The human handshake is believed to date back to the 5th Century B.C in Greece. It’s the globally recognised signal when greeting another person or saying goodbye. Historically the handclasp demonstrated that no weapons were held in the hand, the shaking of the hand showed that the other party had nothing literally ‘up their sleeve’. Even the type of handshake communicates a great deal about the relationship between two parties – if the hand is placed on top of the other’s hand it can signify power and show that the individual has ‘the upper hand’. It can also demonstrate that you belong to a particular group so denotes belonging and recognition.
However, the hand is a potent purveyor of germs. Referred to by Leia Given in the American Journal of Nursing as ‘the agent of bacterial transfer’. We’re told that a handshake passes on 90% more germs than a fist bump. So as Coronavirus tightened its grip on the world’s population, we were told to stop physical contact including handshakes, hugging and kissing as part of a policy of social distancing. Suddenly, the outstretched hand, which historically has been a signal of peace and in modern days a symbol of friendship and trust has become like having a loaded gun pointed at us from which we recoil in horror. Literally that outstretched hand could infect us and maybe at worst even kill us.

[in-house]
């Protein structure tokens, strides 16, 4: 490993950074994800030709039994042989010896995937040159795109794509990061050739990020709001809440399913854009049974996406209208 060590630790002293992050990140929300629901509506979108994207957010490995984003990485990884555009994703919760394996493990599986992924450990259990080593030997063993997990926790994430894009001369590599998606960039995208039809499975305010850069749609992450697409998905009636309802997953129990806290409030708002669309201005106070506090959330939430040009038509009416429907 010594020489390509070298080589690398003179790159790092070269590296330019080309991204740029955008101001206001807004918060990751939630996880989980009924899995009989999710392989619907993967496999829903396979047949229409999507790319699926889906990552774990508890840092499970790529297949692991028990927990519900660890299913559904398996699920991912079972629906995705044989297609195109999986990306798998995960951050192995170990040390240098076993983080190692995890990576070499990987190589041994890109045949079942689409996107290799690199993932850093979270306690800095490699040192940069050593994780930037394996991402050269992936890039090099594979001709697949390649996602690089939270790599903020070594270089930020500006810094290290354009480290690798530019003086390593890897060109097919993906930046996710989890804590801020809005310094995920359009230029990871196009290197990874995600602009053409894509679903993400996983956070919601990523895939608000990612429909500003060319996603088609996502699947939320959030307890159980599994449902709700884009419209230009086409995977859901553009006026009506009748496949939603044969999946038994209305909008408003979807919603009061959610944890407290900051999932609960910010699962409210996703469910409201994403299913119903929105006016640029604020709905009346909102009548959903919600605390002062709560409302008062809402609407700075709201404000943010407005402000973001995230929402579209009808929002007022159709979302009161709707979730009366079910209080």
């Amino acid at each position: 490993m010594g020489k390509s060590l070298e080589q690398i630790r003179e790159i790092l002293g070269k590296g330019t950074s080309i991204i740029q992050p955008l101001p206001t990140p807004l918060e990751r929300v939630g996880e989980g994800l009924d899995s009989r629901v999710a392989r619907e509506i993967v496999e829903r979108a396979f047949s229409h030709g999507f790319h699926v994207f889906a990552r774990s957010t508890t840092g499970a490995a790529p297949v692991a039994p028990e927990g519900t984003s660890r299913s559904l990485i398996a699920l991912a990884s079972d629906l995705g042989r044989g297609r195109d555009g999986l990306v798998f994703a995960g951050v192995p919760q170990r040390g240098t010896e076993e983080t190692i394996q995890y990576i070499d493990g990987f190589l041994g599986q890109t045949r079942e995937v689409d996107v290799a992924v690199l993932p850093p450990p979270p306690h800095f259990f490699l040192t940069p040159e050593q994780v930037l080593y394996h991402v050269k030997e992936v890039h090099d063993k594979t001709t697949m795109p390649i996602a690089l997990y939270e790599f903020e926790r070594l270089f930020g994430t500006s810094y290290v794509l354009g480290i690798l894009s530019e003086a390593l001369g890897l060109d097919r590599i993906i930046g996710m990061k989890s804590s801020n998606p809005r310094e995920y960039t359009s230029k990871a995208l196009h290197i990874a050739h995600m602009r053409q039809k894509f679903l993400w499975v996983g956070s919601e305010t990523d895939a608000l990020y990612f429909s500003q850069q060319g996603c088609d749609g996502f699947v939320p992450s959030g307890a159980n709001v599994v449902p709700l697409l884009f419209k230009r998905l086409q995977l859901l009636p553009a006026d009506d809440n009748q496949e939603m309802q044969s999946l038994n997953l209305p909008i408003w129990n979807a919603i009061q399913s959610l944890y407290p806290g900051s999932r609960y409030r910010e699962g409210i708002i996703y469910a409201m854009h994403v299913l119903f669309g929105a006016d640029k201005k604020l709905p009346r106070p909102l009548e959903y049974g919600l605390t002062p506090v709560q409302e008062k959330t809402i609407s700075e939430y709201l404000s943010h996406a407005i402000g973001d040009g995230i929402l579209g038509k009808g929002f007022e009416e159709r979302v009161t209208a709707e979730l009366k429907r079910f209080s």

This presents us as human beings with some distinct challenges. We are programmed to physically touch the people with whom we communicate – often called by psychologists as ‘touch hunger’ or ‘skin hunger’. Touching others and being touched are integral parts of human interaction. We know from research that it can reduce levels of stress, lower blood pressure and improve the function of the immune system. So, in the post lockdown life, whenever it arrives, we’ll no longer be touching or if we do, we will have all sorts of restrictions placed upon us. The W.H.O said recently that our world will be very different as a result of the Coronavirus pandemic so it won’t just be the handshake that could potentially disappear but many other aspects of our physical interactions.
How will this affect our business relationships? We will have to adopt new habits. But will a fist bump, high five or elbow knock feel the same as a handshake, a hug or a kiss? Maybe to be even safer we’ll just have to smile, bow or wave? Will that be enough to ‘seal a deal’, help us to establish an honest relationship or create trust in those that we do business with? It will be very strange at first, but human beings are incredibly resilient and have a huge capability to cope with change. We’ve become very used to, relatively quickly, pirouetting around our fellow shoppers in supermarkets, dancing the ‘coronavirus cha cha cha’ as its been aptly named. So maybe it won’t be so difficult to change our habits of a lifetime – but only time will tell.